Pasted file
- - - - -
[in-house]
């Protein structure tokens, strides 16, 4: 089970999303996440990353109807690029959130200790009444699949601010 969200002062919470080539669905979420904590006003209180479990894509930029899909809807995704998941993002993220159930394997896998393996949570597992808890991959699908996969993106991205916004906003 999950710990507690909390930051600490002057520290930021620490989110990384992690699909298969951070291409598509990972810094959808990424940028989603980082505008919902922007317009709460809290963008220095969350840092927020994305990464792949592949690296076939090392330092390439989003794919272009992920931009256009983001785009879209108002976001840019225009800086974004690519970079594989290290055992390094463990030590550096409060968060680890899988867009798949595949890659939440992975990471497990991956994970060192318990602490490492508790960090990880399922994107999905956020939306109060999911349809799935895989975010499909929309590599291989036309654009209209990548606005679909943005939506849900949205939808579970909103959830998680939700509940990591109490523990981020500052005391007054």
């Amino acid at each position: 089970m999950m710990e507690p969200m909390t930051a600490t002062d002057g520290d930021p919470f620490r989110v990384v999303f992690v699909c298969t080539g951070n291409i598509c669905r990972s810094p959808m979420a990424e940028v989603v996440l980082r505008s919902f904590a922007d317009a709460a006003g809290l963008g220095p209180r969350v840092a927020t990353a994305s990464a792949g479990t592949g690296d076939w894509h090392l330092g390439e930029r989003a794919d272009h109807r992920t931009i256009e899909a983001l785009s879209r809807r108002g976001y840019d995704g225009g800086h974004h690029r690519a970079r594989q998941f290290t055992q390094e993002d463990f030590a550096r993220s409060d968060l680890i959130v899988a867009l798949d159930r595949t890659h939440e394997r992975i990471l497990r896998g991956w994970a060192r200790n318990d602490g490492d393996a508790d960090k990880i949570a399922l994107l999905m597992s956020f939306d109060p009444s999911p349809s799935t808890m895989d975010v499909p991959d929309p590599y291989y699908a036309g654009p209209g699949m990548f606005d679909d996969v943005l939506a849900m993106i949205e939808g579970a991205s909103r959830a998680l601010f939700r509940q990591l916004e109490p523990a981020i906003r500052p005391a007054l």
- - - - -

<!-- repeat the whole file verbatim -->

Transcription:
[in-house]
């Protein structure tokens, strides 16, 4: 089970999303996440990353109807690029959130200790009444699949601010 969200002062919470080539669905979420904590006003209180479990894509930029899909809807995704998941993002993220159930394997896998393996949570597992808890991959699908996969993106991205916004906003 999950710990507690909390930051600490002057520290930021620490989110990384992690699909298969951070291409598509990972810094959808990424940028989603980082505008919902922007317009709460809290963008220095969350840092927020994305990464792949592949690296076939090392330092390439989003794919272009992920931009256009983001785009879209108002976001840019225009800086974004690519970079594989290290055992390094463990030590550096409060968060680890899988867009798949595949890659939440992975990471497990991956994970060192318990602490490492508790960090990880399922994107999905956020939306109060999911349809799935895989975010499909929309590599291989036309654009209209990548606005679909943005939506849900949205939808579970909103959830998680939700509940990591109490523990981020500052005391007054």
């Amino acid at each position: 089970m999950m710990e507690p969200m909390t930051a600490t002062d002057g520290d930021p919470f620490r989110v990384v999303f992690v699909c298969t080539g951070n291409i598509c669905r990972s810094p959808m979420a990424e940028v989603v996440l980082r505008s919902f904590a922007d317009a709460a006003g809290l963008g220095p209180r969350v840092a927020t990353a994305s990464a792949g479990t592949g690296d076939w894509h090392l330092g390439e930029r989003a794919d272009h109807r992920t931009i256009e899909a983001l785009s879209r809807r108002g976001y840019d995704g225009g800086h974004h690029r690519a970079r594989q998941f290290t055992q390094e993002d463990f030590a550096r993220s409060d968060l680890i959130v899988a867009l798949d159930r595949t890659h939440e394997r992975i990471l497990r896998g991956w994970a060192r200790n318990d602490g490492d393996a508790d960090k990880i949570a399922l994107l999905m597992s956020f939306d109060p009444s999911p349809s799935t808890m895989d975010v499909p991959d929309p590599y291989y699908a036309g654009p209209g699949m990548f606005d679909d996969v943005l939506a849900m993106i949205e939808g579970a991205s909103r959830a998680l601010f939700r509940q990591l916004e109490p523990a981020i906003r500052p005391a007054l």